Chat With a Mormon Online
When I sit down to consider my life, it is easy to get caught up in the things that are frustrating. The messy house, or the broken-down car. The expense of my children's extra-curricular activities, or the constant lack of hours in the day. It is easy to recall the seemingly constant struggle of suffering from bipolar disorder. To feel overwhelmed by shame, or embarrassment about a mood that got away from me or the non-stop desire to sleep and ignore my life. It is easy to feel those things. Very easy. Except that every time I really think, I'm reminded just how blessed I am. I have a home that helps me to keep my family safe, protected and warm, not only from the elements but from the influences of the world. I have a car -2 actually- that start every day to take me where I need to go. I have healthy, happy children who are active, and involved in their schools and community. I have a warm, comfortable bed to lay my weary head when the not-long-enough day is over. I have extensive family, dear friends, counselors, doctors, and a loving Ward family that supports me when I'm struggling with my disorder, and who help me to understand that what's wrong with me isn't my mind, or spirit. It is my body. The Atonement of Jesus Christ helps me to forgive, understand, love, endure, and remember that I can overcome any struggle, and truly thrive by living the Gospel, loving my Savior and Heavenly Father, and serving them.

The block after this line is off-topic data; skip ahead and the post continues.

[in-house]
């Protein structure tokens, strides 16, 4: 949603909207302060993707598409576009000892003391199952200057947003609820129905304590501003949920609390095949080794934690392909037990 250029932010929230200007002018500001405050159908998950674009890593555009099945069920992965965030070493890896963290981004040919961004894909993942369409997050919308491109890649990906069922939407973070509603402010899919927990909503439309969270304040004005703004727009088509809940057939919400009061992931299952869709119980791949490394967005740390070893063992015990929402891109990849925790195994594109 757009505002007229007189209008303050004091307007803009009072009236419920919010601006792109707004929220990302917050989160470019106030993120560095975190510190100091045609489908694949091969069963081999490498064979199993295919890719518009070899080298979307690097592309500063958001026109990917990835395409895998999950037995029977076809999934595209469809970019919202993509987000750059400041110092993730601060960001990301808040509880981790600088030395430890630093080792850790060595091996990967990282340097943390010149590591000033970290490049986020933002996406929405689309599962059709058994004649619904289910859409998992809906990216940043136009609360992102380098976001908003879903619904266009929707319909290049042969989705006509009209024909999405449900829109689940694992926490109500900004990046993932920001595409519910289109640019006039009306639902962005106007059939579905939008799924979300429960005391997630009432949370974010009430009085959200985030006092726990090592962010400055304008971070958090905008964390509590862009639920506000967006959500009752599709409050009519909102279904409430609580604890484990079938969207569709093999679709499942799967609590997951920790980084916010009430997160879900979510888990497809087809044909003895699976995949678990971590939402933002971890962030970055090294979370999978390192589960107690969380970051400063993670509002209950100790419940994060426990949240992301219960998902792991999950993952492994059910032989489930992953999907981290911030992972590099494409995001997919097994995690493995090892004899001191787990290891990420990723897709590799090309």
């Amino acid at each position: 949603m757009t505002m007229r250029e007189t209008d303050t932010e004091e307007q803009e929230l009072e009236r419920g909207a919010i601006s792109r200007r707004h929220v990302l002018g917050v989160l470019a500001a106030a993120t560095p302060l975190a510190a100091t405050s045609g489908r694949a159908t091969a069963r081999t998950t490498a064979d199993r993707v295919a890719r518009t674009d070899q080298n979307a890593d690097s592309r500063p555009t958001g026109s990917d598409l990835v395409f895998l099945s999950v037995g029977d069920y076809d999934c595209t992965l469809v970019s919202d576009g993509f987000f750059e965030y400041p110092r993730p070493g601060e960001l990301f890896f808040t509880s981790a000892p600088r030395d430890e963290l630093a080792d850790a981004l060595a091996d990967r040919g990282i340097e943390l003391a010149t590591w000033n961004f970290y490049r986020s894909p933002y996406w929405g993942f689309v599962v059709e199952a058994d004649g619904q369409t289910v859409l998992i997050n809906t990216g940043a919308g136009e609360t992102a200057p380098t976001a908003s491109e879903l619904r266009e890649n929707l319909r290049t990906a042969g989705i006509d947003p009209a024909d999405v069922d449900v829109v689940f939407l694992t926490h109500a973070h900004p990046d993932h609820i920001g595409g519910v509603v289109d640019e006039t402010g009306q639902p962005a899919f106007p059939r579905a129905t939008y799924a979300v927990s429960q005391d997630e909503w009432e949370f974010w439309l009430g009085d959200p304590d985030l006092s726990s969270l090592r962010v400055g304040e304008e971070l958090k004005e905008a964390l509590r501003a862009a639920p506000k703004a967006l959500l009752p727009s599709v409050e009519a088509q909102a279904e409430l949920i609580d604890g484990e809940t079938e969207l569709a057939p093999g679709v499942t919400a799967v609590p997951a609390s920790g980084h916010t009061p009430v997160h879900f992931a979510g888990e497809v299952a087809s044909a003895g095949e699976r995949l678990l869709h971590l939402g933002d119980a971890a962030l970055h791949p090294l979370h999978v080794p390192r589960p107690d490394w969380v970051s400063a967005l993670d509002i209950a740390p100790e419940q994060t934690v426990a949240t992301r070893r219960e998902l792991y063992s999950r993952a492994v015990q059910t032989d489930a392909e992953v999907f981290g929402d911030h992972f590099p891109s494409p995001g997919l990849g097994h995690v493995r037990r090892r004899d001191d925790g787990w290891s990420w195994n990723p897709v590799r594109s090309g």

Although I was born and raised in the Church, I was converted to the Gospel. I had to search for answers to the questions I had, and in my journey, I spent a great deal of time being seduced by the world. I traveled to my own, personal Hell and saw exactly what was in store for me if I continued on that road. In the pits of my own despair, it wasn't long before I was searching for the peace I remembered feeling in my childhood home and the loving arms of my parents. I knew where that peace came from, and so I changed course and followed a new path. It wasn't easy. It was never easy, but it was definitely worth it. In the beginning I remember feeling like I was thirsty for something and starving. Surrounded by the Gospel, it felt like there was food and drink right in front of me, but I couldn't have it all just yet. Like someone who is lost for a long time at sea or in the desert, when rescued they are desperate to eat, but must be fed slowly and gently in order to re-acclimate their bodies to the nourishment. It was the same for me. I returned to the Church with a new resolve, grateful to be "found", but true peace and comfort came slowly and gently as I was re-acclimated to the feelings of the Spirit, and the strength it takes to make good choices when bad ones seem so much easier. I'm a Mormon because my faith grounds me, and keeps me focused and centered. It fills me with peace, love, and patience, and the ability and desire to endure any trials that come (and there are always so many). I'm a Mormon because I believe in every aspect of Church doctrine from the Prophet Joseph Smith's Restoration of the Gospel of Jesus Christ on this Earth, to the knowledge that I will be with my family for eternity. I believe in the power of the Atonement of Jesus Christ, and I believe His is the greatest gift man-kind will ever know. I'm a Mormon because I choose to be. I choose it because it's true. I choose it because it held me safe when the world turned its back on me.